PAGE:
So you wanna backpack Thailand on a budget? Here are some tricks to keeping things wallet friendly and as cheap as possible giving you more money to spend on activities and adventures in Thailand. The cost of living in Thailand is incredibly cheap and you can make your money go far by following my budget Thailand tips below. As I live in Bangkok, I’m a frequent backpacker and like to keep things cheap so I can travel as much as possible and spend my money on scuba diving and other awesome activities in Thailand.
How much is the cost of a holiday in Thailand? It completely depends on your lifestyle, your accommodation and the activities you choose to do. I have included general prices for things below so that you can get a gist of the cost of living or staying in Thailand.
How much is food in Thailand?
If you eat local you can eat extremely cheaply in Thailand. Thai street food is delicious and cheap. Most dishes will cost between 30-60 baht ($1-2 US dollars). When on the islands, the most expensive restaurants are normally on the beach front, so I’d avoid these touristy restaurants if travelling Thailand on a budget. Western dishes such as pizzas and burgers etc are generally made using imported items which means they are much more expensive. Stick to noodles, rice and soup if you want to eat cheap in Thailand.
Buying toiletries and goods in Thailand
7-11 convenience store is your new best friend. Snacks, alcohol, toiletries…there’s nothing you can’t do here. (You can even pay in cash for flights here with Air Asia or Nok Air). Beer is obviously much cheaper here than at a bar (approximately 50 baht per beer ($1)and a large bottle of water costs around 13 baht ($0.42)
Can I drink tap water in Thailand? How much is water?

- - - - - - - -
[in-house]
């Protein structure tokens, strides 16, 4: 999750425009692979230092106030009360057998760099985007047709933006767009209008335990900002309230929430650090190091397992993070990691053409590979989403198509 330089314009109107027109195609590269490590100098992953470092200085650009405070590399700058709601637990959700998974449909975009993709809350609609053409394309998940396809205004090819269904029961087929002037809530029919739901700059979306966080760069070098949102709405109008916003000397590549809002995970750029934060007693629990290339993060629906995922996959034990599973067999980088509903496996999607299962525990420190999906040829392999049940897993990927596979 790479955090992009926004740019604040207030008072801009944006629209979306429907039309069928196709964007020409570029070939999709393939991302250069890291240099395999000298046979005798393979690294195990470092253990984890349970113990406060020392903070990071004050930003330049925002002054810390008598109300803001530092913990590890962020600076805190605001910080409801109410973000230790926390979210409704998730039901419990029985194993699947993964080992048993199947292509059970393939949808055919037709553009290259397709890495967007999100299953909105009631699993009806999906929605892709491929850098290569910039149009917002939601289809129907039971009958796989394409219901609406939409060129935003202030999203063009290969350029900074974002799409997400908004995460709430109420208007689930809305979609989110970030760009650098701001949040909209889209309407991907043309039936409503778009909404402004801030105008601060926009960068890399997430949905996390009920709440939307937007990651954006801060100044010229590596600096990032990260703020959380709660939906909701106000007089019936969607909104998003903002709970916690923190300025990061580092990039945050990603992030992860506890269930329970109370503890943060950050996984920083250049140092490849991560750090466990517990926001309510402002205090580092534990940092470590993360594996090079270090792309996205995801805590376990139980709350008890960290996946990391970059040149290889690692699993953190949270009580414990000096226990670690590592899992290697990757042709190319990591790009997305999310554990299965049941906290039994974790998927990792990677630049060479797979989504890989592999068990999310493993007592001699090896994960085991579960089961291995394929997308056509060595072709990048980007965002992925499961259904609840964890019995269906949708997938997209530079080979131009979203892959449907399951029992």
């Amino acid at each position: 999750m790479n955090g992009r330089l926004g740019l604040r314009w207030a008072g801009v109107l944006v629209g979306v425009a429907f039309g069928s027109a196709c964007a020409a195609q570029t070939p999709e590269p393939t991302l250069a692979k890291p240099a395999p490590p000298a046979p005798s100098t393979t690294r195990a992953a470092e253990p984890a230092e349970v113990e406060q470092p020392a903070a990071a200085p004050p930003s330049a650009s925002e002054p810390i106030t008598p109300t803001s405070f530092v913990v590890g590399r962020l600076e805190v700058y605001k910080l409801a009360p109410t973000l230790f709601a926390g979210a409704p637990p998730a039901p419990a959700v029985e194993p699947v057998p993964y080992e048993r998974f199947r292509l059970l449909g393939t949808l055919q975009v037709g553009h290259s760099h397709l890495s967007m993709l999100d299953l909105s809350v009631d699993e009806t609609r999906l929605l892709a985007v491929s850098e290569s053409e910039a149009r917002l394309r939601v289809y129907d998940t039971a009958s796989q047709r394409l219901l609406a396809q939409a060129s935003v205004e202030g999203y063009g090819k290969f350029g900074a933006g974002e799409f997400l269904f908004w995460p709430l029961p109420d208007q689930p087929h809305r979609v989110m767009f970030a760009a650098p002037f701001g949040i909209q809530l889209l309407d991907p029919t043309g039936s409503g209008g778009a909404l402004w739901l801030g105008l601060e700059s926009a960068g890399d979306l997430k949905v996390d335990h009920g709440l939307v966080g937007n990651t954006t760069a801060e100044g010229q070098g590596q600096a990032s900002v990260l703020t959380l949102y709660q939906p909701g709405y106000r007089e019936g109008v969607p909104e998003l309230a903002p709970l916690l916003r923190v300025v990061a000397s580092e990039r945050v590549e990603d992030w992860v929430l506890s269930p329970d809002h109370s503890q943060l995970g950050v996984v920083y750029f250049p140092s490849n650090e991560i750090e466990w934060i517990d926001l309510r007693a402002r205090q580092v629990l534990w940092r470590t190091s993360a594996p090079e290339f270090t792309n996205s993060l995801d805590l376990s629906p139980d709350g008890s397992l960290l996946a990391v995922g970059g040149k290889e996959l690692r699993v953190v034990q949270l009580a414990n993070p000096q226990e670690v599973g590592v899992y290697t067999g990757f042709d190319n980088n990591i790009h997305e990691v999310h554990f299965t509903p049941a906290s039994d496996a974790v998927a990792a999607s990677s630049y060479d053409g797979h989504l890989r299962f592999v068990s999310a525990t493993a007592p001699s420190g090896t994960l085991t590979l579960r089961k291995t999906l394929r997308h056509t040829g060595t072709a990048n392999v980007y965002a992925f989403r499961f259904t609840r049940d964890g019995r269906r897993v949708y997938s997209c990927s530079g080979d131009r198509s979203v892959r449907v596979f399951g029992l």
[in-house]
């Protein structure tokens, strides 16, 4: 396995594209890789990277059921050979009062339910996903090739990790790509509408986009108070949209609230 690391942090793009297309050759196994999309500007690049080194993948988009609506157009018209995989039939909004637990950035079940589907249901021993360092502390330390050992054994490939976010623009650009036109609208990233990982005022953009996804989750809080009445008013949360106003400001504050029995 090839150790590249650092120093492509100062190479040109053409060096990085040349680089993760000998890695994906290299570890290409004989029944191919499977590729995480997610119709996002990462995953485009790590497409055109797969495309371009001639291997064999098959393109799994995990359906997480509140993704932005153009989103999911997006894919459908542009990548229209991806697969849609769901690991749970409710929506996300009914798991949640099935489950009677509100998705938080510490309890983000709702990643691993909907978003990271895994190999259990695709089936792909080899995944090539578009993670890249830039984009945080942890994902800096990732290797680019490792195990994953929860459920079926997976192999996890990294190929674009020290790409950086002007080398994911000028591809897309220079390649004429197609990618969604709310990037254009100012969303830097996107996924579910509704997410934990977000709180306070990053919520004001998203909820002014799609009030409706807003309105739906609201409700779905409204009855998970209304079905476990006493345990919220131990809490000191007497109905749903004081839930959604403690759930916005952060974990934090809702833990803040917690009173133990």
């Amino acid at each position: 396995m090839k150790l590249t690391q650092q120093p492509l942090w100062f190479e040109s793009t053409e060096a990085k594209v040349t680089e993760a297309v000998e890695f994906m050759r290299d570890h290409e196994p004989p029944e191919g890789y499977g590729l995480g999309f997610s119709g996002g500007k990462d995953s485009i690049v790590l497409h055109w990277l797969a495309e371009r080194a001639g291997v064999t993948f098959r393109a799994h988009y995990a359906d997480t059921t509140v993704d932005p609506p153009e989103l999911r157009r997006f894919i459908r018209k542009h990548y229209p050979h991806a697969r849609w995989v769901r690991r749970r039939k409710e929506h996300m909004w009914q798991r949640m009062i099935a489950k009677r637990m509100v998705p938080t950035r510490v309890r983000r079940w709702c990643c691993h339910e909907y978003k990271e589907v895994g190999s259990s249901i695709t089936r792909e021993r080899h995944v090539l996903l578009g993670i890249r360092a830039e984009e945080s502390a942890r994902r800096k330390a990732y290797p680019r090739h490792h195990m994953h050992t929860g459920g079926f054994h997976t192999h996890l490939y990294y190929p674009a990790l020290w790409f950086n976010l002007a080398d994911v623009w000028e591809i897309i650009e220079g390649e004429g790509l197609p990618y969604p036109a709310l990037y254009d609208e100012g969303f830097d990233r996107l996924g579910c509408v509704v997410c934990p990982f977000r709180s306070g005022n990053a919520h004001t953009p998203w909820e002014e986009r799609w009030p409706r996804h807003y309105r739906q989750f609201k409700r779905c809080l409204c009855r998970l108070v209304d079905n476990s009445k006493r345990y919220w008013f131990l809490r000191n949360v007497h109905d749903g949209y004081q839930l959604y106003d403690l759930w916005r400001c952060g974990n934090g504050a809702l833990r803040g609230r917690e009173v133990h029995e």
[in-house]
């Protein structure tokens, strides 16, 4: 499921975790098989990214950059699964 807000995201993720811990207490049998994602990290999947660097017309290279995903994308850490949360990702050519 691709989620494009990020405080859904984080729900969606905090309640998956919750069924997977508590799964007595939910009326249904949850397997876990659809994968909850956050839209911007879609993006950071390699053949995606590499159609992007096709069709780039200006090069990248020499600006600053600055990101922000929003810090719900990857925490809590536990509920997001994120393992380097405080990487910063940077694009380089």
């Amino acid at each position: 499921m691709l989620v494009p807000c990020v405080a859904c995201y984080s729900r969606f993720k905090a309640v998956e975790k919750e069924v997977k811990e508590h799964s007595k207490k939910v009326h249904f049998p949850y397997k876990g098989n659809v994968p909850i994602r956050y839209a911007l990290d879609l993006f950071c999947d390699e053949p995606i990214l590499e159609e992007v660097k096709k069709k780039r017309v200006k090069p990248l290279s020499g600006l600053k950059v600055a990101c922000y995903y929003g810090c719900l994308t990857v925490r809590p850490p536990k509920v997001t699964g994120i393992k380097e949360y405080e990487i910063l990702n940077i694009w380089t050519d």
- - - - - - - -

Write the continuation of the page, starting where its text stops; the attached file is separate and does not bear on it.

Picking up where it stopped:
No so unfortunately many tourist buy bottled water from convenience stores, adding to the plastic problem. Luckily there is a way to be environmentally friendly and drink water SUPER cheap in Thailand. Bring your own reusable water bottle at a water filling machines. You can fill up ONE large bottle for ONE baht ($0.03)! You can find these machines all around the country, often at the side of roads, in condos and on the street. If you’re consuming around 5 bottles a day then that’s a serious saving and definite help for the environment. Consider buying a refillable bottle instead, like these from Amazon. I bought my mum this one for Christmas as I think it is a great size, contains a filter and is available in various colours.
Haggling and negotiating in Thailand
Negotiate. Most prices in Thailand are up for negotiation, not only at the markets but also accommodation. If you have unlimited time then you can haggle with hostels and hotels and if you stay longer then they might give you a discount. Always haggle with patience and a smile! My advice is to get an idea of a reasonable price to pay for something, otherwise you can insult people if you are unsure of the price and suggest a price that is too low.
Having said that, you can find fantastic accommodation deals on both booking.com and Agoda. I usually compare both of them to find the best deal. Agoda also do ‘insider deals’ once you have an account with them which I find to be very reasonable rates. It also means you can be organised if you only have a short holiday in Thailand. Backpackers there for longer can afford timewise to just show up and negotiate.
What is the cost of alcohol in Thailand?
Drink local. Most travellers find that their biggest expense in Thailand is spending money on alcohol. While Thailand is generally cheap for alcohol, it can add up when people decide to drink every night. Thai beers are great – Leo and Singha (usually around 80-100baht in a cheap restaurant or bar ($2.5-4). Chang is always the cheapest beer but I can’t stomach it most of the time…it always leads to a “changover” for me – even if I only have two! Thai rum Sangsom is also delicious with coke and costs approximately 200 baht ($5-6) for a small bottle! Imported beers or wines are incredibly expensive so avoid these if you want to keep it cheap. Tax is high on most imported goods so drinking local beers and spirits is the best way to drink alcohol cheaply.